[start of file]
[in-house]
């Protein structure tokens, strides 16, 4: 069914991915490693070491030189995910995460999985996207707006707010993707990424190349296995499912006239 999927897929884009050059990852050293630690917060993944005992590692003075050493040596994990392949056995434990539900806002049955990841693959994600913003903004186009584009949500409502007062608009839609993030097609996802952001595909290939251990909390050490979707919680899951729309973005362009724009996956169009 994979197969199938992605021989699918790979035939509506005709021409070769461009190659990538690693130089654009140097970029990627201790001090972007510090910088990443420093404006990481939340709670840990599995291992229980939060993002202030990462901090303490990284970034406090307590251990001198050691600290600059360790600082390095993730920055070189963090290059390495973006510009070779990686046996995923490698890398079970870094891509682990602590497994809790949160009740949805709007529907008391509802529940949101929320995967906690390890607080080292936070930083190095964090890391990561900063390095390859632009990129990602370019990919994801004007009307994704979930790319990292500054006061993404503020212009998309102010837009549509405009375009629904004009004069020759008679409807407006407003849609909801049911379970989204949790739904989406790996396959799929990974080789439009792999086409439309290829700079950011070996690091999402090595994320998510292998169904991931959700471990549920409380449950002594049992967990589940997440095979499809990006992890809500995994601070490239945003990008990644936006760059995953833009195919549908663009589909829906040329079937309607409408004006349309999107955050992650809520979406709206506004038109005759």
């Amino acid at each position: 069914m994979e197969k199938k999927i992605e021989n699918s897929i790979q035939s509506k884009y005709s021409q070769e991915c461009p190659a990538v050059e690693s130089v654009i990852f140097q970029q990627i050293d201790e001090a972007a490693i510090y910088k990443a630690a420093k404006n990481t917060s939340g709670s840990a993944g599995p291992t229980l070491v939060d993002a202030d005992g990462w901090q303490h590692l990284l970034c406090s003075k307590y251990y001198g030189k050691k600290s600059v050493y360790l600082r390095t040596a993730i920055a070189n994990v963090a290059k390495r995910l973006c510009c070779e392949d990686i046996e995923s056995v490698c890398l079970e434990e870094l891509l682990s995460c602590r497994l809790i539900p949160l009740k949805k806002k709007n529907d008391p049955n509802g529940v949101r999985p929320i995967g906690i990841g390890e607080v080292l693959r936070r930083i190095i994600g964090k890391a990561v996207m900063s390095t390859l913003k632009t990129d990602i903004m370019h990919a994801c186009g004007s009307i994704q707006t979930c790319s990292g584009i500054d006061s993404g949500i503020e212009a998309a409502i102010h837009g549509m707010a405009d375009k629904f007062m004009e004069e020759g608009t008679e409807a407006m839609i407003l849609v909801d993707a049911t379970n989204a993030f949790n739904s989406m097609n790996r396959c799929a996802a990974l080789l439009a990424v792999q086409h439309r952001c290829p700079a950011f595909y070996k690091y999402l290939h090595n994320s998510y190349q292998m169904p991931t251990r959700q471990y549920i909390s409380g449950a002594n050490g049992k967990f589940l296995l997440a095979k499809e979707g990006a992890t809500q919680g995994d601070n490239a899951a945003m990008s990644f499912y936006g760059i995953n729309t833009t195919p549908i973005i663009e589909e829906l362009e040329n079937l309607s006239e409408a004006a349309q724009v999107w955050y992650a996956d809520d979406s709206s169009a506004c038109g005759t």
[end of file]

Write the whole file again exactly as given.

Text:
[in-house]
């Protein structure tokens, strides 16, 4: 069914991915490693070491030189995910995460999985996207707006707010993707990424190349296995499912006239 999927897929884009050059990852050293630690917060993944005992590692003075050493040596994990392949056995434990539900806002049955990841693959994600913003903004186009584009949500409502007062608009839609993030097609996802952001595909290939251990909390050490979707919680899951729309973005362009724009996956169009 994979197969199938992605021989699918790979035939509506005709021409070769461009190659990538690693130089654009140097970029990627201790001090972007510090910088990443420093404006990481939340709670840990599995291992229980939060993002202030990462901090303490990284970034406090307590251990001198050691600290600059360790600082390095993730920055070189963090290059390495973006510009070779990686046996995923490698890398079970870094891509682990602590497994809790949160009740949805709007529907008391509802529940949101929320995967906690390890607080080292936070930083190095964090890391990561900063390095390859632009990129990602370019990919994801004007009307994704979930790319990292500054006061993404503020212009998309102010837009549509405009375009629904004009004069020759008679409807407006407003849609909801049911379970989204949790739904989406790996396959799929990974080789439009792999086409439309290829700079950011070996690091999402090595994320998510292998169904991931959700471990549920409380449950002594049992967990589940997440095979499809990006992890809500995994601070490239945003990008990644936006760059995953833009195919549908663009589909829906040329079937309607409408004006349309999107955050992650809520979406709206506004038109005759």
């Amino acid at each position: 069914m994979e197969k199938k999927i992605e021989n699918s897929i790979q035939s509506k884009y005709s021409q070769e991915c461009p190659a990538v050059e690693s130089v654009i990852f140097q970029q990627i050293d201790e001090a972007a490693i510090y910088k990443a630690a420093k404006n990481t917060s939340g709670s840990a993944g599995p291992t229980l070491v939060d993002a202030d005992g990462w901090q303490h590692l990284l970034c406090s003075k307590y251990y001198g030189k050691k600290s600059v050493y360790l600082r390095t040596a993730i920055a070189n994990v963090a290059k390495r995910l973006c510009c070779e392949d990686i046996e995923s056995v490698c890398l079970e434990e870094l891509l682990s995460c602590r497994l809790i539900p949160l009740k949805k806002k709007n529907d008391p049955n509802g529940v949101r999985p929320i995967g906690i990841g390890e607080v080292l693959r936070r930083i190095i994600g964090k890391a990561v996207m900063s390095t390859l913003k632009t990129d990602i903004m370019h990919a994801c186009g004007s009307i994704q707006t979930c790319s990292g584009i500054d006061s993404g949500i503020e212009a998309a409502i102010h837009g549509m707010a405009d375009k629904f007062m004009e004069e020759g608009t008679e409807a407006m839609i407003l849609v909801d993707a049911t379970n989204a993030f949790n739904s989406m097609n790996r396959c799929a996802a990974l080789l439009a990424v792999q086409h439309r952001c290829p700079a950011f595909y070996k690091y999402l290939h090595n994320s998510y190349q292998m169904p991931t251990r959700q471990y549920i909390s409380g449950a002594n050490g049992k967990f589940l296995l997440a095979k499809e979707g990006a992890t809500q919680g995994d601070n490239a899951a945003m990008s990644f499912y936006g760059i995953n729309t833009t195919p549908i973005i663009e589909e829906l362009e040329n079937l309607s006239e409408a004006a349309q724009v999107w955050y992650a996956d809520d979406s709206s169009a506004c038109g005759t």